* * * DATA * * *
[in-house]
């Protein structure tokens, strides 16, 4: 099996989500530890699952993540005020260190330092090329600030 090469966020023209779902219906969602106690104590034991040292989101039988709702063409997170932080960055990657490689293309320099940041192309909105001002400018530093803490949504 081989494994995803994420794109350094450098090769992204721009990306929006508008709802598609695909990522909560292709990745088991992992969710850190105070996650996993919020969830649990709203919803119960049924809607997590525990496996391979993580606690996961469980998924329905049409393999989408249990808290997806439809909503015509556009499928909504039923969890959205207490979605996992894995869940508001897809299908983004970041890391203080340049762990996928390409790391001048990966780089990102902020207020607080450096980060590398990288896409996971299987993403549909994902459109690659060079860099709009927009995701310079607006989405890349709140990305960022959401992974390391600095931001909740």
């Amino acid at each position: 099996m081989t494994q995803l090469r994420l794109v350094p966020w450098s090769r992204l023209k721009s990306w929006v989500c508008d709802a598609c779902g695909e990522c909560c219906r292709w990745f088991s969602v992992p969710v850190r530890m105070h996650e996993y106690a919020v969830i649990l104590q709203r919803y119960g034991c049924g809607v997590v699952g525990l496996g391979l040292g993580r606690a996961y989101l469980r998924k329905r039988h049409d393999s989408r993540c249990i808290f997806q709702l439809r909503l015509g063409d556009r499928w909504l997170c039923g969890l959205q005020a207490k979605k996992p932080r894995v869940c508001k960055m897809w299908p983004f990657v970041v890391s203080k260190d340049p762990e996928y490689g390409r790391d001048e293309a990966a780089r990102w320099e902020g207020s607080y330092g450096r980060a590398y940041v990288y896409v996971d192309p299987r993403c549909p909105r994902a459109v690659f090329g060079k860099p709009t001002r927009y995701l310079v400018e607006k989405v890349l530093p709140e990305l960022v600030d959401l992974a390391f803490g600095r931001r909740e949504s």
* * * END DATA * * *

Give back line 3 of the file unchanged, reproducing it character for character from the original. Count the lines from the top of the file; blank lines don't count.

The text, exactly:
């Amino acid at each position: 099996m081989t494994q995803l090469r994420l794109v350094p966020w450098s090769r992204l023209k721009s990306w929006v989500c508008d709802a598609c779902g695909e990522c909560c219906r292709w990745f088991s969602v992992p969710v850190r530890m105070h996650e996993y106690a919020v969830i649990l104590q709203r919803y119960g034991c049924g809607v997590v699952g525990l496996g391979l040292g993580r606690a996961y989101l469980r998924k329905r039988h049409d393999s989408r993540c249990i808290f997806q709702l439809r909503l015509g063409d556009r499928w909504l997170c039923g969890l959205q005020a207490k979605k996992p932080r894995v869940c508001k960055m897809w299908p983004f990657v970041v890391s203080k260190d340049p762990e996928y490689g390409r790391d001048e293309a990966a780089r990102w320099e902020g207020s607080y330092g450096r980060a590398y940041v990288y896409v996971d192309p299987r993403c549909p909105r994902a459109v690659f090329g060079k860099p709009t001002r927009y995701l310079v400018e607006k989405v890349l530093p709140e990305l960022v600030d959401l992974a390391f803490g600095r931001r909740e949504s």